Canada’s largest bank sees the immigration slump lasting a few years. RBC economists crunched the numbers, and saw a huge decline in the number of new permanent resident arrivals. In addition to the decline in arrivals, they also note a big drop in new applications. Since applications take months to process, the bank is seeing fewer permanent residents for a while – and with that, weaker housing demand.
Permanent Resident Arrivals To Canada Drops Over 67%
The bank notes what we’ve been discussing for a while – a significant decline in the number of new permanent residents. Permanent resident arrivals dropped to 34,000 in Q2, down 67% from the same quarter last year. Economists from the bank noted the decline for just the month of June was down 44%, which is an improvement. The slowdown has the bank forecasting Canada will only receive 70% of the 341,000 new permanent residents targeted. This leaves Canada with significantly less housing demand than originally factored.
Canadian Permanent Residents
The number of permanent residents to arrive in Canada, in thousands.
Source: Government of Canada, Better Dwelling.
Those arriving may also have a limited impact on new housing demand. The bank observed 24,000 new permanent residents in Q2, but only 4,000 arrivals at airports in June. The firm’s economist believes this indicates most arrivals were already in the country. If that’s the case, only a fraction of those approved would create new housing demand.
Immigration Not Likely To Recover Near-Term
The trend will take much longer to recover than people currently expect. Applications for permanent residency were down 80% in Q2. The bank notes part of this is due to closed application centers, but also due to a lack of motivation to move during a pandemic. In addition, economic downturns also tend to slow migration.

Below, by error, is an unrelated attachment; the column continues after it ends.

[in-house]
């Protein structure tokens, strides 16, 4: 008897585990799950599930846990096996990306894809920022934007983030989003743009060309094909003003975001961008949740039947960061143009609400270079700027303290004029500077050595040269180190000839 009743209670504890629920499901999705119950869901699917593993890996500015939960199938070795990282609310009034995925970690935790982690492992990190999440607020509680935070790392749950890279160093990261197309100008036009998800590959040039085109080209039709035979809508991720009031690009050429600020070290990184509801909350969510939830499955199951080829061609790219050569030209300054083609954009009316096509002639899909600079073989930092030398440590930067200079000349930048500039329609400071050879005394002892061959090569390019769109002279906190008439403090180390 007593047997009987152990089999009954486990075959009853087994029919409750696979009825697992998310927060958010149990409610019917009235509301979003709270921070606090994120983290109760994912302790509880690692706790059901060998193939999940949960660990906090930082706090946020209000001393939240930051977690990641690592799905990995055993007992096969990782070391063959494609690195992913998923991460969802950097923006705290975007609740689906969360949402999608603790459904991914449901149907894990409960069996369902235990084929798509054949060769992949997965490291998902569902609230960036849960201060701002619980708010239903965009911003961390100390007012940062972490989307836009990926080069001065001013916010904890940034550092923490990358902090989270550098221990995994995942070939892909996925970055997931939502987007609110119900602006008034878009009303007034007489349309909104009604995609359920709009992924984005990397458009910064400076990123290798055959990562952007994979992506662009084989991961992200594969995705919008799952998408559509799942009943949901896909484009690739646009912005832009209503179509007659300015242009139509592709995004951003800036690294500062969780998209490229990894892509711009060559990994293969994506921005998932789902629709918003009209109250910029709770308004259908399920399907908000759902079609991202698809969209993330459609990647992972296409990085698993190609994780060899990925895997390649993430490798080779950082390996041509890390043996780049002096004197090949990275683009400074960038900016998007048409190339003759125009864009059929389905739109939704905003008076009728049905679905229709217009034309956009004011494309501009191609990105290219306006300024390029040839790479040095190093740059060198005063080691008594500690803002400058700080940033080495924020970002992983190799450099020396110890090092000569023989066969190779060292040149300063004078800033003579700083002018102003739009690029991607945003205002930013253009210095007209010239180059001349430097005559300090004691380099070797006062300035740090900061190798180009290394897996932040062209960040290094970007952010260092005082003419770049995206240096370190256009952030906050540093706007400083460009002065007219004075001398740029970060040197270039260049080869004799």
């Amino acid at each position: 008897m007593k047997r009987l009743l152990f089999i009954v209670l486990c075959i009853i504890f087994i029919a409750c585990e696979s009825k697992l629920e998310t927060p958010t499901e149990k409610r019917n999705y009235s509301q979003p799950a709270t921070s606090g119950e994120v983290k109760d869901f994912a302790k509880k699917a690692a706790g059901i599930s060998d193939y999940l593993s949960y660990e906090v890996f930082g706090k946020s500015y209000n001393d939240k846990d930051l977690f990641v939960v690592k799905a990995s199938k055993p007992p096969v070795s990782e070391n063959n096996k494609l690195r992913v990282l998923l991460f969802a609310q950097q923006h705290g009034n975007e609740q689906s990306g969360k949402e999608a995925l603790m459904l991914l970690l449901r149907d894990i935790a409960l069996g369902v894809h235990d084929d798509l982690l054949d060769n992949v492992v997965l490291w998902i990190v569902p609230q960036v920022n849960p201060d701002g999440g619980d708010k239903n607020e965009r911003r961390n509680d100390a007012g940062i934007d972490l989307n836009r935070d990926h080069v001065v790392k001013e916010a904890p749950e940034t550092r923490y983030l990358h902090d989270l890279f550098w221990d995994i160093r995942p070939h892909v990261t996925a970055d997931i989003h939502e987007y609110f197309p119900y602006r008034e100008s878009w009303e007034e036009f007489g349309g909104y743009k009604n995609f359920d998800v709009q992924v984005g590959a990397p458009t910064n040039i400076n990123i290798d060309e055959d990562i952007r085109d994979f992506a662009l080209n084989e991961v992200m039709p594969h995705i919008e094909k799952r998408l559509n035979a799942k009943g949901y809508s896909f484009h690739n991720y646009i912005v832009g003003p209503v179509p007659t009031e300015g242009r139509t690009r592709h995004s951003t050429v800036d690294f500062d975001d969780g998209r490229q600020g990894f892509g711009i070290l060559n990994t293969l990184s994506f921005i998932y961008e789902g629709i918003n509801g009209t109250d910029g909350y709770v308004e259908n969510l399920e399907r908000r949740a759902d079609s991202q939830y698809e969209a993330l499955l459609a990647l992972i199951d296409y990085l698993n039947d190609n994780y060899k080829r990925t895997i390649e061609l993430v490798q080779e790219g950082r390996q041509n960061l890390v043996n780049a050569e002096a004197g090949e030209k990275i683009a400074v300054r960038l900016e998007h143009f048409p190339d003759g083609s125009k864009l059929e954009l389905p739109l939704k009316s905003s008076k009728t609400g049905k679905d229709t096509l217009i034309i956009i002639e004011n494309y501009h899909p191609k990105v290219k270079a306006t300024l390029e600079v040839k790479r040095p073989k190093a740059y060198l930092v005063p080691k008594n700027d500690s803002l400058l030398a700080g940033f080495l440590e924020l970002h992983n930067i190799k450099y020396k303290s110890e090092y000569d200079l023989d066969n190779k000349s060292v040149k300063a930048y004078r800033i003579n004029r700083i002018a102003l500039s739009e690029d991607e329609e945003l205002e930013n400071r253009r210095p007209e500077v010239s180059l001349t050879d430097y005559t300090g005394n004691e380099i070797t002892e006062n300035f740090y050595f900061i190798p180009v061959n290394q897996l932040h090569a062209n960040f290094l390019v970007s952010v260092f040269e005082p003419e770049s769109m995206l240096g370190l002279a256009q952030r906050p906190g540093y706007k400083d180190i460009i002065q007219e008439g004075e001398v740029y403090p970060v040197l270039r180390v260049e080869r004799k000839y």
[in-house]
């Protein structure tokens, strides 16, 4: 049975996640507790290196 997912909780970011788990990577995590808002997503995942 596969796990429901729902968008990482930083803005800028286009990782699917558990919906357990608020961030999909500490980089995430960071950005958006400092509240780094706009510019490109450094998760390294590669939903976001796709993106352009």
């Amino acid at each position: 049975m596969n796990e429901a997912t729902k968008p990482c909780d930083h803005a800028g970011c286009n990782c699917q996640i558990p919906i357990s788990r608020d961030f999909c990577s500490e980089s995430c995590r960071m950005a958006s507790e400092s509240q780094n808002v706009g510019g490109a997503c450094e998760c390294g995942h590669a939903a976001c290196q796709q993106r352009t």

Since there are fewer new applications, this means the real impact has barely begun. The bank estimates it takes at least a year to process applications, and up to two – under normal circumstances. The decline in applications seen today, won’t be felt until well into next year. That would be if the pandemic globally disappears today, and provides no more friction. Otherwise, the backlog of applications can delay processing even further.
RBC economists see the immigration trend potentially impacting housing demand. While the immediate barriers impacting new arrivals may be lifted soon. The issue of applications won’t crop up until next year, at the earliest. This will likely come as a second wave of arrival declines. Coincidentally, it will also arrive as the mortgage deferrals cliff kicks off.
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